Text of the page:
Oh, right, we should talk about Kate. While most other action shows would simply kill off its lead character if its lead actor decided to leave, Batwoman really couldn’t kill Kate. For one thing, it would be the ultimate example of the “Burying Your Gays” trope. We also imagine people above showrunner Caroline Dries — like executive producer Greg Berlanti or concerned parties in the Warner Bros/DC Entertainment consortium — or Dries herself never really offered that as an option just in case Ruby Rose ever felt differently about coming back. But leaving her fate uncertain created a storytelling vacuum. The show had to resolve Kate’s disappearance. And, to be fair, recasting her with Day was the right choice; she was the Internet’s favorite choice, after all. But we think bringing her back into the series after only half-a-season blunted Ryan’s story. Also, look at the way Kate’s alternate persona was defeated for proof that the show went into this too hastily. Maybe the Day-as-Kate revealed would’ve been stronger as a Season 2 cliffhanger.
Nevertheless, it certainly feels like the show became more nimble with its flaws. Julia Pennyworth (Christina Wolfe) was written out. Its dalliance with Angelique (Bevin Bru) ultimately ended and Jacob Kane — the character we least like on the series overall — is accepting a martyrdom of sort behind bars. And if we assume Kate will be off hunting for Bruce (the reason she should’ve gone missing for in the first place), all of the action taken to mitigate the show’s flaws suggests to us that Dries and her staff recognize the program’s strength: its core quartet.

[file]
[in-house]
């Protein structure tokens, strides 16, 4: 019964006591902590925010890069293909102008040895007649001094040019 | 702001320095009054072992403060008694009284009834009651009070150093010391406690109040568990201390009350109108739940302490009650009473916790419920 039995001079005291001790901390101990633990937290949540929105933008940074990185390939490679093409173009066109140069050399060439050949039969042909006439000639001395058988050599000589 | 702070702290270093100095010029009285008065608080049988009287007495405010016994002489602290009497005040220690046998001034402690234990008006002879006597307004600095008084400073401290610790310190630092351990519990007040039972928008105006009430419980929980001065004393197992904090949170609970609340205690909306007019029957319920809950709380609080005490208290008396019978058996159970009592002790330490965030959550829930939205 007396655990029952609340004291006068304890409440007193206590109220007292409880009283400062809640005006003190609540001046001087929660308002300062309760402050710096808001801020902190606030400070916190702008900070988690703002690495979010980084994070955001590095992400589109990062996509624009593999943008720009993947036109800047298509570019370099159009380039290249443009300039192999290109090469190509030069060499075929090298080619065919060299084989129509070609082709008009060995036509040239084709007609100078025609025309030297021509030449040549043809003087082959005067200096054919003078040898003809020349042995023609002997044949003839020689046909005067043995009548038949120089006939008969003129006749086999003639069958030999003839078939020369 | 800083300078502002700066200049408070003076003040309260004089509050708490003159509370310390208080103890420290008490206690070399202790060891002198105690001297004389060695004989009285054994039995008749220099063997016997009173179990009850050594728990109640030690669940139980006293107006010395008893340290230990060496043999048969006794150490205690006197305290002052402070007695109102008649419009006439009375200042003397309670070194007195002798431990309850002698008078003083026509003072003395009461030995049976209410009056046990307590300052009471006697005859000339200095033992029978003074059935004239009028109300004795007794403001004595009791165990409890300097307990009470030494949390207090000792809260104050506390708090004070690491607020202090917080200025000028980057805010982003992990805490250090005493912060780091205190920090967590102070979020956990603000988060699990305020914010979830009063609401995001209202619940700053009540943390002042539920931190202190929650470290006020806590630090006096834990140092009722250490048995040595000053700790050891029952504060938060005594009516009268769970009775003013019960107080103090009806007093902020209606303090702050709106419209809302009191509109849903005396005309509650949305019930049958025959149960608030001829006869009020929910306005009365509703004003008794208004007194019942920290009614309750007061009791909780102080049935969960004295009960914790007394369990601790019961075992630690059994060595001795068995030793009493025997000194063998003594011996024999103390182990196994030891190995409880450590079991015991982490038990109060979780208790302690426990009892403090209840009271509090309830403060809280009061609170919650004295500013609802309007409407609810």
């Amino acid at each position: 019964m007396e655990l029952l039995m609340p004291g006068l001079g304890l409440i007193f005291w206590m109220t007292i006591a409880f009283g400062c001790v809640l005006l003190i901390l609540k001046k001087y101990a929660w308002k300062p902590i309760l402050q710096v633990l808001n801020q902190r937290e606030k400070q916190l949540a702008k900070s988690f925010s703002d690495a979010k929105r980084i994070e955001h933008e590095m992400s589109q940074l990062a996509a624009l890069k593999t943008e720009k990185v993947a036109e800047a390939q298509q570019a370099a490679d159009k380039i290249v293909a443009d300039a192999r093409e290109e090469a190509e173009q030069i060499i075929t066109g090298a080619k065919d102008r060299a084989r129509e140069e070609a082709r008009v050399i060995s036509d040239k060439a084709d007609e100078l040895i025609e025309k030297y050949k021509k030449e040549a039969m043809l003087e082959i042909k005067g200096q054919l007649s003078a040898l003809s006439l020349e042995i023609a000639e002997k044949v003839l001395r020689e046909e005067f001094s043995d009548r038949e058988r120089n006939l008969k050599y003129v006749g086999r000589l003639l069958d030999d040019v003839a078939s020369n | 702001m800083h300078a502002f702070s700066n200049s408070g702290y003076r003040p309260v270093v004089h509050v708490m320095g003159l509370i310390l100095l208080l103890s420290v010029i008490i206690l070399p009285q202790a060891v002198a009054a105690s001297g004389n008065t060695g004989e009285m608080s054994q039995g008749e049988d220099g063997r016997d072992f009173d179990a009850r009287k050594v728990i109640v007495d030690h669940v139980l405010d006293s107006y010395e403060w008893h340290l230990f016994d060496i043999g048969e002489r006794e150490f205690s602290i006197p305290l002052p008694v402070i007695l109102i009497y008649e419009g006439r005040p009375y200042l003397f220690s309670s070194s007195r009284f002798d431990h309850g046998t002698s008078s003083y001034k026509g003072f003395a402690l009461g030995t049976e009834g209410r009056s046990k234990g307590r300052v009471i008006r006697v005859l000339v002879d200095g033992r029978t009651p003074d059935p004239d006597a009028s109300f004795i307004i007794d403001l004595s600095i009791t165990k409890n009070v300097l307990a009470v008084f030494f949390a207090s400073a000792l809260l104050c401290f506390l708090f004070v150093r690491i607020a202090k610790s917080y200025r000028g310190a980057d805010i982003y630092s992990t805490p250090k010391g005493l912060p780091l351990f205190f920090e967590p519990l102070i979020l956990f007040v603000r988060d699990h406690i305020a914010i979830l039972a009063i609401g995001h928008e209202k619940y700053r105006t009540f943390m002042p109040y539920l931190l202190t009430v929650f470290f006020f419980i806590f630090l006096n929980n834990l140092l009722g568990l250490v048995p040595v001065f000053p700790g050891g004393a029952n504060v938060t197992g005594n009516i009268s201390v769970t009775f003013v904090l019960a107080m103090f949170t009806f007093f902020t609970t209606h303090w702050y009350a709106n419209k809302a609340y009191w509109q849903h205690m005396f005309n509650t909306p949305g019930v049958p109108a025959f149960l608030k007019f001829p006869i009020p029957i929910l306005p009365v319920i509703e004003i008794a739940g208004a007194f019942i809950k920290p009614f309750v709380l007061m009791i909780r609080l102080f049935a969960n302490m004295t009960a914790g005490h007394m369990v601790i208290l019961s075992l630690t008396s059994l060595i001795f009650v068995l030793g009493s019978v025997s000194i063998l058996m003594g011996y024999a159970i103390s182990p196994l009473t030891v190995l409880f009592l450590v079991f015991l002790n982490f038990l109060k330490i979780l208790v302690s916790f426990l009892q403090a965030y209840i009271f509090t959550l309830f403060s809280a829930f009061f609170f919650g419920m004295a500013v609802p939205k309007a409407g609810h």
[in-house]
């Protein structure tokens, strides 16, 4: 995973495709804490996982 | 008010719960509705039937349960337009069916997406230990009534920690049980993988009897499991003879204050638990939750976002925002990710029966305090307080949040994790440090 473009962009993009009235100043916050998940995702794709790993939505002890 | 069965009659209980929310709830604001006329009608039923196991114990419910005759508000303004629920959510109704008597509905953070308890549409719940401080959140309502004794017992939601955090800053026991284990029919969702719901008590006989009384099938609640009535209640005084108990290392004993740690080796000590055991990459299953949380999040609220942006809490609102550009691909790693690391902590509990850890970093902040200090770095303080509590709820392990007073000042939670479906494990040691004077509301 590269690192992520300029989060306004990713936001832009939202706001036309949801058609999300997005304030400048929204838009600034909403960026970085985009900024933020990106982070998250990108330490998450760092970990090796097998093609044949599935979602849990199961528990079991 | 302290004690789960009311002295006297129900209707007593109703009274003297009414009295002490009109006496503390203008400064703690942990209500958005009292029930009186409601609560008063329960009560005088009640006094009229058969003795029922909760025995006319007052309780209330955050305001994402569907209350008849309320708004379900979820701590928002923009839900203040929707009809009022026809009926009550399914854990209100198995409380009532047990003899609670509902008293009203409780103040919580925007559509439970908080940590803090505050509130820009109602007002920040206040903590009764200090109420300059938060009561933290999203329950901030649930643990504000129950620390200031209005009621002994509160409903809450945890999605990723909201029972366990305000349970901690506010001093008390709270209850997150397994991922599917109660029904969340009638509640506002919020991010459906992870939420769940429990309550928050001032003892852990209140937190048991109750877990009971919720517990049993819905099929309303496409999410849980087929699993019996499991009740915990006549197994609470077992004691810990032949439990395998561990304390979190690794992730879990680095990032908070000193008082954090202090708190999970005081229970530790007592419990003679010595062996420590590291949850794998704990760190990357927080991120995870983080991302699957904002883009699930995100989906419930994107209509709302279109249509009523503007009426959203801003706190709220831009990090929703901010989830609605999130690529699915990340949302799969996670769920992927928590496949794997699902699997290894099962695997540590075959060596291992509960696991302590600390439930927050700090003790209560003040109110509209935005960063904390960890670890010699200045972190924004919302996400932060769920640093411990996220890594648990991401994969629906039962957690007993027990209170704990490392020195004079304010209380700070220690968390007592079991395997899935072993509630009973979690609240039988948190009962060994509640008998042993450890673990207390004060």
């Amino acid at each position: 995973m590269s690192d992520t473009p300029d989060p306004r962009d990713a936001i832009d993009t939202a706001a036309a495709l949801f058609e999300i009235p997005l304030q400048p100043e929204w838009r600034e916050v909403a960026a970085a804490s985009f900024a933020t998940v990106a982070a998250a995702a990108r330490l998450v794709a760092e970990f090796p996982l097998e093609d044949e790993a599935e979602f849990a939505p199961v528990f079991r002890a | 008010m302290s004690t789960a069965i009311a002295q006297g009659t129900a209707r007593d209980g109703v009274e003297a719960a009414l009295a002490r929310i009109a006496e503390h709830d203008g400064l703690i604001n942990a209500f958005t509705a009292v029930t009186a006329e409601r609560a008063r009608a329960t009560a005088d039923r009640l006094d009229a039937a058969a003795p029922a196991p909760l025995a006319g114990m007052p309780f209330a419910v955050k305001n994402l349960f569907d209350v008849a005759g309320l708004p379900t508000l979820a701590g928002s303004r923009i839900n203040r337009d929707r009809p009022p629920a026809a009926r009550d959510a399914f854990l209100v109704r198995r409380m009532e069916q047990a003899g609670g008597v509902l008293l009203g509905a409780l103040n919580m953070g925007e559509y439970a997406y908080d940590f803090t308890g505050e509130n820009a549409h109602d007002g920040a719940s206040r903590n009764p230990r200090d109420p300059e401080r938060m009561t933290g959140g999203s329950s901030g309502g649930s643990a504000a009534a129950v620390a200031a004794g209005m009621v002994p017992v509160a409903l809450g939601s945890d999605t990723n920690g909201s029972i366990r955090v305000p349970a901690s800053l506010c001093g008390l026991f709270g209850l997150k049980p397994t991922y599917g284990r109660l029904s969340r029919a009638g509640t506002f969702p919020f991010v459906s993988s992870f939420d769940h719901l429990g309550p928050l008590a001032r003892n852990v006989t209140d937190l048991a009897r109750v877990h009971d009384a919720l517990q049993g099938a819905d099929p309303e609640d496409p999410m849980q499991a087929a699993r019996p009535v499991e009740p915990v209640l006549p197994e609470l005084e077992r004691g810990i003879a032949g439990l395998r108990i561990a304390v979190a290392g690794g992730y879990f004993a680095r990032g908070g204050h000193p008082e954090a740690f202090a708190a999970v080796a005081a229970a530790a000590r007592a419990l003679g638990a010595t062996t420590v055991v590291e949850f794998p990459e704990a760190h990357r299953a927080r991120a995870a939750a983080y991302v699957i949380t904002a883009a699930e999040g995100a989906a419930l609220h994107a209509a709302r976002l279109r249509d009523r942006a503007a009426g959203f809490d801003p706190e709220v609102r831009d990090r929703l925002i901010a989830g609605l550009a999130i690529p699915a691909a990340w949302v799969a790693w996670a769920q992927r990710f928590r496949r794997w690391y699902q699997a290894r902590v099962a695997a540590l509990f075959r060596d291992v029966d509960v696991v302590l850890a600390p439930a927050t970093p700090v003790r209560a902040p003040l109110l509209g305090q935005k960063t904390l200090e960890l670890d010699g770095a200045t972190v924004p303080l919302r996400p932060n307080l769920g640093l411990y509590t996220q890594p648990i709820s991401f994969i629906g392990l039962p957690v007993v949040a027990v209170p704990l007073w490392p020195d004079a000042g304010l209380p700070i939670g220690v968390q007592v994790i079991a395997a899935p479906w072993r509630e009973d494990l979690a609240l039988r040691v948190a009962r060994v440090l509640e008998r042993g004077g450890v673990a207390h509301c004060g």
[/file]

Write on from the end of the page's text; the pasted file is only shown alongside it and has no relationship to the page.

All that said, there are things we hope the series can overcome in Season 3. For one thing, the pace of individual episodes this season tended to drag. Granted, that may be a side effect of producing a television show in the middle of a plague as nearly every network show we watch has this same issue. Trusting the character interactions is a way to deal with that as they are strong enough to hang out without a season-long baddie threatening them all the time. Then there’s the baddies themselves. Like Arrow before it, the show could do with more one-episode threats. The Cluemaster episode, for example, was one of the show’s strongest hours, benefiting from a lower-level threat and a greater emphasis on the characters.
Which means, for as much as we love her, maybe Alice (Rachel Skarsten) has earned a break. Or, maybe, it’s time for Beth to take center stage for awhile as a member of the team. We’d hate to lose Skarsten’s energy, but it is possible Alice is a crutch the show leans on too hard because she just so good in the part. And, as she is in Arkham, a longer break for the character may freshen things up.
In an older era of television, Batwoman would have had the luxury of these two seasons to find its footing. But as it essentially had to start over, next season will be its make-or-break moment. It will be interesting to see if it, at long last, finds itself.